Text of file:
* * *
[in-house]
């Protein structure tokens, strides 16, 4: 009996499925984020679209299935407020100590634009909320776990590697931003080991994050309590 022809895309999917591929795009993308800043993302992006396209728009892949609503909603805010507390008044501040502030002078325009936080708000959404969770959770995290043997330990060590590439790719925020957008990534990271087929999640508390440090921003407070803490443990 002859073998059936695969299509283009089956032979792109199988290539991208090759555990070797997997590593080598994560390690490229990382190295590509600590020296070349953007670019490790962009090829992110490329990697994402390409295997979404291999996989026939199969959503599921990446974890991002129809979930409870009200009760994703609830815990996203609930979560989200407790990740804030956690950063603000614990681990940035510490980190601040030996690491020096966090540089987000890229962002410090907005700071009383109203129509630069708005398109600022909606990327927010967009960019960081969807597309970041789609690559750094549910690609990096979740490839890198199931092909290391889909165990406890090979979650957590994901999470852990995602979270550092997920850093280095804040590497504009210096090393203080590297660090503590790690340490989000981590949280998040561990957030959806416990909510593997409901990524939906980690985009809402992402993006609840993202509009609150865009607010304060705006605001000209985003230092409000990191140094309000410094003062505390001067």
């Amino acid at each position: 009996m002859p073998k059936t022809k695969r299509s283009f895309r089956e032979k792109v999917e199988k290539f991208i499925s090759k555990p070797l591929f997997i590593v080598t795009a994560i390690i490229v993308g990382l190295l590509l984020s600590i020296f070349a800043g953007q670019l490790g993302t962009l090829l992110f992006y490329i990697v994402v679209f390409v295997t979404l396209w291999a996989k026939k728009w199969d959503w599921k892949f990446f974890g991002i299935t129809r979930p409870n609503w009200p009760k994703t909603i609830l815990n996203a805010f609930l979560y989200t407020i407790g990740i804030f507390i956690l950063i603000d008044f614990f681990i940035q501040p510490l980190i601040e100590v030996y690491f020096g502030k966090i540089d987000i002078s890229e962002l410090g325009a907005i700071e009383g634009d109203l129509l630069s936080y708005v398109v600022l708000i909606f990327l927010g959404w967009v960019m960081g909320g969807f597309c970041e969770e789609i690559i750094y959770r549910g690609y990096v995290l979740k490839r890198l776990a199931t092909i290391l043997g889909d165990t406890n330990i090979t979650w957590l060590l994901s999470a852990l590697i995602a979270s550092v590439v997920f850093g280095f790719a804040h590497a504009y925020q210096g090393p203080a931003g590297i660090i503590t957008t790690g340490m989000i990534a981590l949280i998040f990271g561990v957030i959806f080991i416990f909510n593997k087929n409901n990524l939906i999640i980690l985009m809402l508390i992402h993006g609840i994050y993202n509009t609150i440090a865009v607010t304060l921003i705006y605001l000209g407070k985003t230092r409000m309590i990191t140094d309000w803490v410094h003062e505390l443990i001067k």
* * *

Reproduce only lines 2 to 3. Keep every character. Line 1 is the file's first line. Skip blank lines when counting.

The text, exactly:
């Protein structure tokens, strides 16, 4: 009996499925984020679209299935407020100590634009909320776990590697931003080991994050309590 022809895309999917591929795009993308800043993302992006396209728009892949609503909603805010507390008044501040502030002078325009936080708000959404969770959770995290043997330990060590590439790719925020957008990534990271087929999640508390440090921003407070803490443990 002859073998059936695969299509283009089956032979792109199988290539991208090759555990070797997997590593080598994560390690490229990382190295590509600590020296070349953007670019490790962009090829992110490329990697994402390409295997979404291999996989026939199969959503599921990446974890991002129809979930409870009200009760994703609830815990996203609930979560989200407790990740804030956690950063603000614990681990940035510490980190601040030996690491020096966090540089987000890229962002410090907005700071009383109203129509630069708005398109600022909606990327927010967009960019960081969807597309970041789609690559750094549910690609990096979740490839890198199931092909290391889909165990406890090979979650957590994901999470852990995602979270550092997920850093280095804040590497504009210096090393203080590297660090503590790690340490989000981590949280998040561990957030959806416990909510593997409901990524939906980690985009809402992402993006609840993202509009609150865009607010304060705006605001000209985003230092409000990191140094309000410094003062505390001067």
């Amino acid at each position: 009996m002859p073998k059936t022809k695969r299509s283009f895309r089956e032979k792109v999917e199988k290539f991208i499925s090759k555990p070797l591929f997997i590593v080598t795009a994560i390690i490229v993308g990382l190295l590509l984020s600590i020296f070349a800043g953007q670019l490790g993302t962009l090829l992110f992006y490329i990697v994402v679209f390409v295997t979404l396209w291999a996989k026939k728009w199969d959503w599921k892949f990446f974890g991002i299935t129809r979930p409870n609503w009200p009760k994703t909603i609830l815990n996203a805010f609930l979560y989200t407020i407790g990740i804030f507390i956690l950063i603000d008044f614990f681990i940035q501040p510490l980190i601040e100590v030996y690491f020096g502030k966090i540089d987000i002078s890229e962002l410090g325009a907005i700071e009383g634009d109203l129509l630069s936080y708005v398109v600022l708000i909606f990327l927010g959404w967009v960019m960081g909320g969807f597309c970041e969770e789609i690559i750094y959770r549910g690609y990096v995290l979740k490839r890198l776990a199931t092909i290391l043997g889909d165990t406890n330990i090979t979650w957590l060590l994901s999470a852990l590697i995602a979270s550092v590439v997920f850093g280095f790719a804040h590497a504009y925020q210096g090393p203080a931003g590297i660090i503590t957008t790690g340490m989000i990534a981590l949280i998040f990271g561990v957030i959806f080991i416990f909510n593997k087929n409901n990524l939906i999640i980690l985009m809402l508390i992402h993006g609840i994050y993202n509009t609150i440090a865009v607010t304060l921003i705006y605001l000209g407070k985003t230092r409000m309590i990191t140094d309000w803490v410094h003062e505390l443990i001067k």